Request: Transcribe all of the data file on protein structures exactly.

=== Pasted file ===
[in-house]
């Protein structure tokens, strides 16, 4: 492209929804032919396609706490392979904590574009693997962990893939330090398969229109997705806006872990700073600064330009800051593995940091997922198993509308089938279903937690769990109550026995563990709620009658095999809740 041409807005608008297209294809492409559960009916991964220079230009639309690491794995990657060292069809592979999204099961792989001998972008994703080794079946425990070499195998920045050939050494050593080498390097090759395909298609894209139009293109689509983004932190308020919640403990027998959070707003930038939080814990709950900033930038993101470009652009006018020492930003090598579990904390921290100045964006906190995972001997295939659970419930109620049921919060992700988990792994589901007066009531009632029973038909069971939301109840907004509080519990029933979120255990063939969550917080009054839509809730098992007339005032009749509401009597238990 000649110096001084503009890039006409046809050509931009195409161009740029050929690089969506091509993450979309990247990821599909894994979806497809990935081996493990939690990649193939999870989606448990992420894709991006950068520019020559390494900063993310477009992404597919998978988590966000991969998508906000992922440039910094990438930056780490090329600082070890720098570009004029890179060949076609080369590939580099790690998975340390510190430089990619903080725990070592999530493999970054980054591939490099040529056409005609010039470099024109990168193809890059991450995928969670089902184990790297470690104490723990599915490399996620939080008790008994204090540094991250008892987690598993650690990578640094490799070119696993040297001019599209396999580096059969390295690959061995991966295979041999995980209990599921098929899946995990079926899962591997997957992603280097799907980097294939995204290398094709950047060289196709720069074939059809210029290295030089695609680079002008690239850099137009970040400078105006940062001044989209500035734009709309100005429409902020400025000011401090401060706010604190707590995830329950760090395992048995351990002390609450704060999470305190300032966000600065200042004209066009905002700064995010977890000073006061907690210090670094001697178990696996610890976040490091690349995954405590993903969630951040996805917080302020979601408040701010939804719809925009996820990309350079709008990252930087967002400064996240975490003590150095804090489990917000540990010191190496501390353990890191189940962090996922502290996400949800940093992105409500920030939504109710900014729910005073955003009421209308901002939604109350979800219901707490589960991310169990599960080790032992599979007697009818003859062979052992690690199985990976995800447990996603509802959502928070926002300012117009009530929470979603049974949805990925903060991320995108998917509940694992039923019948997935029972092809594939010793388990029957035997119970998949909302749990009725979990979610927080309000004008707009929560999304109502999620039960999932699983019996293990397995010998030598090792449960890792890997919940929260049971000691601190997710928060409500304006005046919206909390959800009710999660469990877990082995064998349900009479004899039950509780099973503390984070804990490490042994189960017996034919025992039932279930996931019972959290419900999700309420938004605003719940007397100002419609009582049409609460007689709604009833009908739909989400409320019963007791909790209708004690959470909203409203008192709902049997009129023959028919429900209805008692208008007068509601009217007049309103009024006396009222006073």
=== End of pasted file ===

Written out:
[in-house]
């Protein structure tokens, strides 16, 4: 492209929804032919396609706490392979904590574009693997962990893939330090398969229109997705806006872990700073600064330009800051593995940091997922198993509308089938279903937690769990109550026995563990709620009658095999809740 041409807005608008297209294809492409559960009916991964220079230009639309690491794995990657060292069809592979999204099961792989001998972008994703080794079946425990070499195998920045050939050494050593080498390097090759395909298609894209139009293109689509983004932190308020919640403990027998959070707003930038939080814990709950900033930038993101470009652009006018020492930003090598579990904390921290100045964006906190995972001997295939659970419930109620049921919060992700988990792994589901007066009531009632029973038909069971939301109840907004509080519990029933979120255990063939969550917080009054839509809730098992007339005032009749509401009597238990 000649110096001084503009890039006409046809050509931009195409161009740029050929690089969506091509993450979309990247990821599909894994979806497809990935081996493990939690990649193939999870989606448990992420894709991006950068520019020559390494900063993310477009992404597919998978988590966000991969998508906000992922440039910094990438930056780490090329600082070890720098570009004029890179060949076609080369590939580099790690998975340390510190430089990619903080725990070592999530493999970054980054591939490099040529056409005609010039470099024109990168193809890059991450995928969670089902184990790297470690104490723990599915490399996620939080008790008994204090540094991250008892987690598993650690990578640094490799070119696993040297001019599209396999580096059969390295690959061995991966295979041999995980209990599921098929899946995990079926899962591997997957992603280097799907980097294939995204290398094709950047060289196709720069074939059809210029290295030089695609680079002008690239850099137009970040400078105006940062001044989209500035734009709309100005429409902020400025000011401090401060706010604190707590995830329950760090395992048995351990002390609450704060999470305190300032966000600065200042004209066009905002700064995010977890000073006061907690210090670094001697178990696996610890976040490091690349995954405590993903969630951040996805917080302020979601408040701010939804719809925009996820990309350079709008990252930087967002400064996240975490003590150095804090489990917000540990010191190496501390353990890191189940962090996922502290996400949800940093992105409500920030939504109710900014729910005073955003009421209308901002939604109350979800219901707490589960991310169990599960080790032992599979007697009818003859062979052992690690199985990976995800447990996603509802959502928070926002300012117009009530929470979603049974949805990925903060991320995108998917509940694992039923019948997935029972092809594939010793388990029957035997119970998949909302749990009725979990979610927080309000004008707009929560999304109502999620039960999932699983019996293990397995010998030598090792449960890792890997919940929260049971000691601190997710928060409500304006005046919206909390959800009710999660469990877990082995064998349900009479004899039950509780099973503390984070804990490490042994189960017996034919025992039932279930996931019972959290419900999700309420938004605003719940007397100002419609009582049409609460007689709604009833009908739909989400409320019963007791909790209708004690959470909203409203008192709902049997009129023959028919429900209805008692208008007068509601009217007049309103009024006396009222006073």